Tuesday, July 22, 2014

Carrot Cake Part VII: This time with strawberries!

Today I am saying something I never thought I would: I have made more carrot cakes than there are Rocky sequels. Wait a minute, what? Seriously? Oh, Sylvester Stallone, bless your heart.
Anyway, carrots completely mystify me. Where do they come from? I don't mean botanically; I mean how do they end up in my kitchen?

Well, like all things that get on one's nerves, it's time to start experimenting on them! We're taking a regular yellow cake recipe we've used before (and therefore know is a good one) and seeing if it'll turn into...

Strawberry Carrot Cake

½ c butter
16 oz strawberries
¾ c sugar
3 eggs
¼ c milk
1 tbsp baking powder
½ tsp salt
2 c flour
1½ c shredded carrots

Heat oven to 350°. Grease a 9x13 pan.
Beat strawberries a bit with a mixer to break them up. Add butter and beat well. Then mix in the sugar, and then the milk. Mix in the baking powder and salt, then add the flour, stirring just until mixed. Stir in the carrots.
Pour into pan and bake 1 hour, apparently.

And like all experiments, a procedure! It'll look better than writing "make it up as you go and hope for the best."

Step one: Get the strawberries pulverized! Forget to really soften the butter and figure you may as well give it an extended beating while you've got the mixer running.
Iffy looking strawberries and a stick of butter. This'll be good.

When the butter doesn't quite mix in, think of Fanny Cradock in industrial-grade-drag-queen war paint making an omelet and going on about little butter cushions which melt as it cooks so you can wonder if it'll work here too. Or think of how the butter looks like little larvae of something or other.
Oh dear, a butter infestation.

Step 2: Sugar! Reduce it because the fruit and carrots already have a lot.
Aside from the great gobs of butter, it might sorta work.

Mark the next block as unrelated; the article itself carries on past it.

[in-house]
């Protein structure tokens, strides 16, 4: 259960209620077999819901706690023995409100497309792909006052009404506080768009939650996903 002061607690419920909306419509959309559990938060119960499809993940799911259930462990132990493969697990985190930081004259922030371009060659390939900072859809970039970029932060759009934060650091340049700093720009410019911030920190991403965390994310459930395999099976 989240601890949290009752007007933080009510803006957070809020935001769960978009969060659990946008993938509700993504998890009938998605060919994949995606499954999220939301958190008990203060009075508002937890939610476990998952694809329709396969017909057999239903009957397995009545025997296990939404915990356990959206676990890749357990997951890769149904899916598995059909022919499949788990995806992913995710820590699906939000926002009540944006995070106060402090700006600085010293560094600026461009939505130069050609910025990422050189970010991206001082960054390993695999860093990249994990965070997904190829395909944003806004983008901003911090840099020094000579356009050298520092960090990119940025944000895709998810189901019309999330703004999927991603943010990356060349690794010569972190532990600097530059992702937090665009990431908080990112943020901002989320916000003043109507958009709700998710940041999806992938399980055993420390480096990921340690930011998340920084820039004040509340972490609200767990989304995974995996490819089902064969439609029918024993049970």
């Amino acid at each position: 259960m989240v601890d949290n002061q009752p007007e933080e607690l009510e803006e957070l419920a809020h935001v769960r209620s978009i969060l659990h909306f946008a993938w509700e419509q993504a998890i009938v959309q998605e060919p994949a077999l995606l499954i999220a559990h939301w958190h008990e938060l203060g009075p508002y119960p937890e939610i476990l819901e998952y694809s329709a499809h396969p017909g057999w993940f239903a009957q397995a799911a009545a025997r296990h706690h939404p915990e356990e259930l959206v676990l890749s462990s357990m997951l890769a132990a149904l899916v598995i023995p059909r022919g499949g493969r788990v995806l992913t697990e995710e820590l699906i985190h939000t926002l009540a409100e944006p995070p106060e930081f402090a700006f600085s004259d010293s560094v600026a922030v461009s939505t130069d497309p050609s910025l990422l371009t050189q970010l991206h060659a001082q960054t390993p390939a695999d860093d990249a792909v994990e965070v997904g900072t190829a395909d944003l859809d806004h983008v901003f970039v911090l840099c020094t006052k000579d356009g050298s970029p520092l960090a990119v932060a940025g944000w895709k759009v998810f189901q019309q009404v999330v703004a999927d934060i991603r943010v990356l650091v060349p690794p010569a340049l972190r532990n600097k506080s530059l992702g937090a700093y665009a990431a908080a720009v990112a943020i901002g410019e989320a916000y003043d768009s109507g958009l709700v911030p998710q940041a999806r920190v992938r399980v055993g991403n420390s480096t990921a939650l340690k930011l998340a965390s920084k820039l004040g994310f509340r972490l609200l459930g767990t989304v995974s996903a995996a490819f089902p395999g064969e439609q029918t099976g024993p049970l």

Step 3: Leave the eggs in the original amount, they probably do... something or other. But use a lot less milk since you've got the strawberries and carrots in there which have made things go runny already.

Step 4: The rest of the stuff. Reassuringly, it now resembles cake batter and tastes insanely good. Go ahead and daintily dip your finger in a time or five.
Devoid of artificial food coloring, it wasn't as pretty a shade of pink as this.

Step 5: Temper the tastiness with carrot shards.
The color... I suddenly crave macaroni.

And now.... to the pan! Mutter a bit how you wish it was still pink.
Maybe I should have busted out the food coloring.

Step 6: Bake it 30 minutes, and then put this icing on top. Slice it and find that despite the knife you tested it with coming out clean, it's insanely wet. Back into the oven with it!

Step 7: Be annoyed that your icing melted into the cake and made this weird crackly stuff on top.
Behold, the before and after!

Step 8: Slice it and be dumbfounded that baking it for another half hour (that's 1 hour total) made barely any difference, and figure it's either a cake that went past moist and straight into wet or one that baked until it was a rock.
Eh.... tada?

Post-Experiment Analysis: Really tasty- the baked carrots tasted good with the strawberries. But it was like a damp sponge. It needs something besides the baking powder to lighten it. Also, the baking powder left a slight baking soda taste in there.

Further experiments:
Possibly try separating the eggs and beating the whites into a foam?

Not a bad way to dispose of carrots and also the strawberries that are going wrinkly.


  1. Replies
    1. Thank you! In a wierd way, those have been the most fun to make.